One of the fundamental principles when implementing cloud computing is the concept of repeatable scale. There was a great illustration of that principle in operation in last week's Wired report on Google's data center built in an abandoned paper mill in Finland. Repeatable scale starts at the hardware layer, by kitting out the data center with identikit server building blocks that can be virtualized without having to take account of individual physical servers because they're all the same. Google calls this 'warehouse-scale computing'. Except that with Google, it doesn't stop at the walls of the building. Its computing runs at planetary scale.
Sometimes, conditions in an individual data center mean that computing loads have to be moved out of that location to other data centers, either partially or completely. The Wired article (with a little help from The Register) confirms that Google uses a software utility it has devised called Spanner to do that automatically. In Google's own words (as The Register originally reported), Spanner is a "storage and computation system that spans all our data centers [and that] automatically moves and adds replicas of data and computation based on constraints and usage patterns." The automation is capable of initiating a virtual evacuation of a data center in seconds, without human intervention. Now that's what I call a cloud.
When running a cloud at that kind of scale, you start looking very closely at the huge sums you're spending on power and cooling. The Finland data center takes a creative approach to reducing its power bills (at the same time as improving its green credentials) by using naturally chilled seawater for heat exchange rather than the usual electrically powered air conditioning units. That takes out an important slug of energy costs that help make the operating costs of Google's cloud even more economical than less highly scaled competitors, reinforcing its competitive advantage as a public cloud provider.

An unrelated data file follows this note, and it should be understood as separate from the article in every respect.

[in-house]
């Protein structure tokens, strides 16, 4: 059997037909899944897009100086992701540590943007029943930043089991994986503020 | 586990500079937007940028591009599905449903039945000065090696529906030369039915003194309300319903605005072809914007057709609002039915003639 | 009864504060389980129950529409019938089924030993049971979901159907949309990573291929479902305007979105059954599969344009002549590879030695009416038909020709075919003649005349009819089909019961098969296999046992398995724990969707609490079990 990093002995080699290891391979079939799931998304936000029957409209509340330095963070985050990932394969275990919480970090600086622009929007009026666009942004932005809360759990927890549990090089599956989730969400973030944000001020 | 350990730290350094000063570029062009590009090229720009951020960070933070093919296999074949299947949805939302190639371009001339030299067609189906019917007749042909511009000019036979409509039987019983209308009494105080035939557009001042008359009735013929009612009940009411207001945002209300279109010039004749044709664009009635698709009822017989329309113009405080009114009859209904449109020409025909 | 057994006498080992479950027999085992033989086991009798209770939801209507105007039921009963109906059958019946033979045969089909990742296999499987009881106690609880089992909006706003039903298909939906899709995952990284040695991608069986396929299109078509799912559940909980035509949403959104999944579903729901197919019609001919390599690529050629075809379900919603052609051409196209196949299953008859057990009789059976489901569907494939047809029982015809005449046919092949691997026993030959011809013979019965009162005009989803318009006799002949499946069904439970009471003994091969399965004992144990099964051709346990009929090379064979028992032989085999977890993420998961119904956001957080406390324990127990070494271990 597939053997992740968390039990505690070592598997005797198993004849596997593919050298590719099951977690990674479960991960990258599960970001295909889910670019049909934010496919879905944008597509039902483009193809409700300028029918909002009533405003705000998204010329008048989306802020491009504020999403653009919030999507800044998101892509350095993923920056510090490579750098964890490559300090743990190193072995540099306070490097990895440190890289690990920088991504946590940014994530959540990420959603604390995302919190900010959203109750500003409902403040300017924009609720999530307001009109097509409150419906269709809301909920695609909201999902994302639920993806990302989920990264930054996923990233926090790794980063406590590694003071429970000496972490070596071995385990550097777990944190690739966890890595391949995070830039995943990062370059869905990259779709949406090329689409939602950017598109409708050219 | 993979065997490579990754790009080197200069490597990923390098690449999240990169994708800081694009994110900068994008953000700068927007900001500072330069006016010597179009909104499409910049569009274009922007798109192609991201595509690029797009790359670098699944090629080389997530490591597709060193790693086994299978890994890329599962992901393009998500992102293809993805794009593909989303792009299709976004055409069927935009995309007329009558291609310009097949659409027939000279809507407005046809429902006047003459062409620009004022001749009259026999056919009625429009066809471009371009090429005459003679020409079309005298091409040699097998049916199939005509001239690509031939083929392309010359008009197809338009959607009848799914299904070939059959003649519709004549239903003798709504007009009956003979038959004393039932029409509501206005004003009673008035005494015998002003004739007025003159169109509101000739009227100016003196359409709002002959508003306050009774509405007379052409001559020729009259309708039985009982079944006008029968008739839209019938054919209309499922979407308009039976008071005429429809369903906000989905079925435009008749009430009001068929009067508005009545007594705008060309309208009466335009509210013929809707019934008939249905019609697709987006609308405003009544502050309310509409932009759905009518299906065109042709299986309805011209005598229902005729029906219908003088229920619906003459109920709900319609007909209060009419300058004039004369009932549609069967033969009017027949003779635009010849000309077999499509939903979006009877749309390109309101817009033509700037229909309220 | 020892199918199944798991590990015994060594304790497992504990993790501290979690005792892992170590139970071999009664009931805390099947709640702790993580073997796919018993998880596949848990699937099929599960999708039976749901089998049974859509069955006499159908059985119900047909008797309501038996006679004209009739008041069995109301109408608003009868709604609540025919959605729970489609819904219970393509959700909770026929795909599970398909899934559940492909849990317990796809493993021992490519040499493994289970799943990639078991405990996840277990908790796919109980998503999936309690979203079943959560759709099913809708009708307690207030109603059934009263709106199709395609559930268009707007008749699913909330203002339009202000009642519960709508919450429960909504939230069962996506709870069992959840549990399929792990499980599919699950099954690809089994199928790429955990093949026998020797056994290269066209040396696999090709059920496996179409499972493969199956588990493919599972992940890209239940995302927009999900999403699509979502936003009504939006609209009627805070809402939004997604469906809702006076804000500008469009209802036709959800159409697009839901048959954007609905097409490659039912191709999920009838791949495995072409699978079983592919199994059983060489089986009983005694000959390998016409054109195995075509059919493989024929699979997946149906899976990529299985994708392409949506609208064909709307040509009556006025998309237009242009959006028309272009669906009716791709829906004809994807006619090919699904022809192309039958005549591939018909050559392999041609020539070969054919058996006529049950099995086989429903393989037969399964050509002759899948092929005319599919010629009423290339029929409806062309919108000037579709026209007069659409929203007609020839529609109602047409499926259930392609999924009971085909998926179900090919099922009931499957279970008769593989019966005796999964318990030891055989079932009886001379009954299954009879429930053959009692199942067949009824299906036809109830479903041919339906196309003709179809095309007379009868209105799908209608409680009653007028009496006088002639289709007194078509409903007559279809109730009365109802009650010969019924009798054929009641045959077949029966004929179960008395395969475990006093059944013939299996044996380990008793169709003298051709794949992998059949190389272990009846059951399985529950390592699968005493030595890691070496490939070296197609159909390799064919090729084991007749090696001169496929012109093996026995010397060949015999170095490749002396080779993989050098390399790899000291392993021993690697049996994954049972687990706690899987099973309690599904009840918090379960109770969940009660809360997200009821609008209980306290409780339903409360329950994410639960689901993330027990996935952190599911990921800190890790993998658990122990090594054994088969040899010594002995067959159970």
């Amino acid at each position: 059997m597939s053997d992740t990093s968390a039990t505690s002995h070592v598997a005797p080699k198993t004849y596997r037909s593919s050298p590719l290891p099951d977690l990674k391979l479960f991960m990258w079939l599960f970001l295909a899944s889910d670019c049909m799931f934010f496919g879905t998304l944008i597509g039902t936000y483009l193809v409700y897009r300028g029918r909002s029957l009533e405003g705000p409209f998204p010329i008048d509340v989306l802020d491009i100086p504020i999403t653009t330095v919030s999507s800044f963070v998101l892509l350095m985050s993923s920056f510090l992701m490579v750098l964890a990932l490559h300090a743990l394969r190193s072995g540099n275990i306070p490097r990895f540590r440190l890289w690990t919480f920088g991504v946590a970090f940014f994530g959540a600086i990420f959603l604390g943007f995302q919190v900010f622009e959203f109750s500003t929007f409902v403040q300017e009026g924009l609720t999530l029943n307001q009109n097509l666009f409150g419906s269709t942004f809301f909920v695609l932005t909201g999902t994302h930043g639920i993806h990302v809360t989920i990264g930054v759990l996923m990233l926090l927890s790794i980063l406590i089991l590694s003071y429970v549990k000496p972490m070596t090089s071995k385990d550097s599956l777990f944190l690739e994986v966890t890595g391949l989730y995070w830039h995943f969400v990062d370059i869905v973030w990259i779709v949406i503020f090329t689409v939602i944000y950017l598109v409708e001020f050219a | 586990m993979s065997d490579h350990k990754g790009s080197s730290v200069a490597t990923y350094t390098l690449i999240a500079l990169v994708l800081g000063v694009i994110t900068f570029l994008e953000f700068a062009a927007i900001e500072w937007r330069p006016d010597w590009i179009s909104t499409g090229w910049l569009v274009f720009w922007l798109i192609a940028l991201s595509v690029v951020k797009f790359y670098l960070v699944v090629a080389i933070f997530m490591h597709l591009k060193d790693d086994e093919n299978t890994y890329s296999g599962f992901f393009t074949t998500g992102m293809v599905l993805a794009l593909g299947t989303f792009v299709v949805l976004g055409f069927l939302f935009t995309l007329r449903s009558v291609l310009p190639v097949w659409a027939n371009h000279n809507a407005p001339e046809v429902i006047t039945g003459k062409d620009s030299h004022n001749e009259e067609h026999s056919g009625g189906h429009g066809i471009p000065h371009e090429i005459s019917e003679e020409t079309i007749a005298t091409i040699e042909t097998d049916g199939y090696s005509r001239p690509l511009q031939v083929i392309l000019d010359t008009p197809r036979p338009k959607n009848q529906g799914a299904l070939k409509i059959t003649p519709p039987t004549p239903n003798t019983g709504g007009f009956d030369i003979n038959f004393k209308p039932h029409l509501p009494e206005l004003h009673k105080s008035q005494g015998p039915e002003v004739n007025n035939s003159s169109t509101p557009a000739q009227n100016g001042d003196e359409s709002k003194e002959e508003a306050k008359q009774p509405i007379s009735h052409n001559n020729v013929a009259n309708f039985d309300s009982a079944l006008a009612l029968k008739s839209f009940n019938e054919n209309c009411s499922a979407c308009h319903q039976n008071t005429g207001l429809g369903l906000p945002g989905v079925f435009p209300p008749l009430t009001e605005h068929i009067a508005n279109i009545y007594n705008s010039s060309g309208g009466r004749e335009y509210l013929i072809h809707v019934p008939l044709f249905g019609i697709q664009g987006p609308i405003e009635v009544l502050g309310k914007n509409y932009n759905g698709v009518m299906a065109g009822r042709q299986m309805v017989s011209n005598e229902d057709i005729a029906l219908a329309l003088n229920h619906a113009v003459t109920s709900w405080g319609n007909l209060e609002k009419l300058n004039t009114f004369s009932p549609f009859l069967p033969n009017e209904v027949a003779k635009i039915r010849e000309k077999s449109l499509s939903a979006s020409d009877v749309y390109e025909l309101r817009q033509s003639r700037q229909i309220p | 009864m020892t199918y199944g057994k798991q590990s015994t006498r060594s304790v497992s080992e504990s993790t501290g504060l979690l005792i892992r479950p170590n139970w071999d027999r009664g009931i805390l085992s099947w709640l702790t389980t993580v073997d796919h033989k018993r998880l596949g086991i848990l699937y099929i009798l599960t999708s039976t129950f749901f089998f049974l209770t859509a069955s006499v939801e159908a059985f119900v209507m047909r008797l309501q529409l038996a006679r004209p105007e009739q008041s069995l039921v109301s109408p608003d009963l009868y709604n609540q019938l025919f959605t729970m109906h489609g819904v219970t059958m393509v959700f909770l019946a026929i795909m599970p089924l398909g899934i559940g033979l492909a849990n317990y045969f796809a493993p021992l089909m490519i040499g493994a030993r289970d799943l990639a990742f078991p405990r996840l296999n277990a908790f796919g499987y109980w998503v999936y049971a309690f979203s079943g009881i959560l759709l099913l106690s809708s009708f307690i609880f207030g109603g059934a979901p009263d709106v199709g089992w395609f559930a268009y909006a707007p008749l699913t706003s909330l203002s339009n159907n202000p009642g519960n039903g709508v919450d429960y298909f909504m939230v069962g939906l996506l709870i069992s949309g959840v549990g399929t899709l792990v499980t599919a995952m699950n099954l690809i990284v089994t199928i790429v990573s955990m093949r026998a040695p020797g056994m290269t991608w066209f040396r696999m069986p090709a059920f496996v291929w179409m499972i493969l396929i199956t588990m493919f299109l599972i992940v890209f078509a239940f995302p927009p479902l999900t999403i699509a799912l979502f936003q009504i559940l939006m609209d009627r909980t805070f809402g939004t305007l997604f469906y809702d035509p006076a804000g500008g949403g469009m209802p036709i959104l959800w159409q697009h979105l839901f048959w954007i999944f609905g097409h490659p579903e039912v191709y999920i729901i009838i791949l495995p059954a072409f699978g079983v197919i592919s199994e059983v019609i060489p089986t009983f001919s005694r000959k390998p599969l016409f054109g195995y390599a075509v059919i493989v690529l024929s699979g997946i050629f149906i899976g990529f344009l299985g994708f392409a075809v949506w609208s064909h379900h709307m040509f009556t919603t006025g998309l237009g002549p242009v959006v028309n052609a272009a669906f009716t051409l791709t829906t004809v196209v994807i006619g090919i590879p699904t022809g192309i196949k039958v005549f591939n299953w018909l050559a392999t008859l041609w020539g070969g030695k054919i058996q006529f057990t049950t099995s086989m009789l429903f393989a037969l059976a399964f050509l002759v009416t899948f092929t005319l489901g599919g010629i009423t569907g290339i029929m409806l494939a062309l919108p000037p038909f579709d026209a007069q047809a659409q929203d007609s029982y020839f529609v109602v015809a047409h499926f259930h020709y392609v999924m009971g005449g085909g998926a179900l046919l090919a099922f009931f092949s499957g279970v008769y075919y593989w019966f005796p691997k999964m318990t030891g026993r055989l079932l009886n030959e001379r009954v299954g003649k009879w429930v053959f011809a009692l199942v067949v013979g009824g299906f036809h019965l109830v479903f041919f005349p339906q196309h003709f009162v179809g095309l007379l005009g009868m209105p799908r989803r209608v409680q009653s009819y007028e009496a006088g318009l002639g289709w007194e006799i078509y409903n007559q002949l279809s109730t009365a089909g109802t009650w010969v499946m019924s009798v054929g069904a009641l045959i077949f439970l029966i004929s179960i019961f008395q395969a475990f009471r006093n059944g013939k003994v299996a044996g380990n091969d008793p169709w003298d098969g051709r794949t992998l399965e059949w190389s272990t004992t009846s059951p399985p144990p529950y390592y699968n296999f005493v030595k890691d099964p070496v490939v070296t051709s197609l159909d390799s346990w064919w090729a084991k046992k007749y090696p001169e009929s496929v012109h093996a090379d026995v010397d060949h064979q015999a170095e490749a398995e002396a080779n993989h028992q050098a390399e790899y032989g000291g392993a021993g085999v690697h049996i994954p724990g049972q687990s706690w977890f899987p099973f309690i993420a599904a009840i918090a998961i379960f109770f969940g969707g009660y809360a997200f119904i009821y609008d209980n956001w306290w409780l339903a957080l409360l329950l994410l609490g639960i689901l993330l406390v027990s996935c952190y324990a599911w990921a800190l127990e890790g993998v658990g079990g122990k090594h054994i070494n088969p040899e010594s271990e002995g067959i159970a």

Of course it's also true that what looks like a public cloud to the outside world is just as much a private cloud from Google's perspective as any enterprise IT infrastructure — especially one that is accessed from the public Internet by customers, partners and employees. Therefore, if you really want to know how to build a private cloud, you should take a serious look at what Google is doing. Although it's more secretive about the inner workings of its cloud than most, any rare glimpses of how it operates provide a useful insight into cloud best practice. Not everyone's cloud will span the planet, but no cloud can be a competitive proposition unless it's got the potential to scale massively.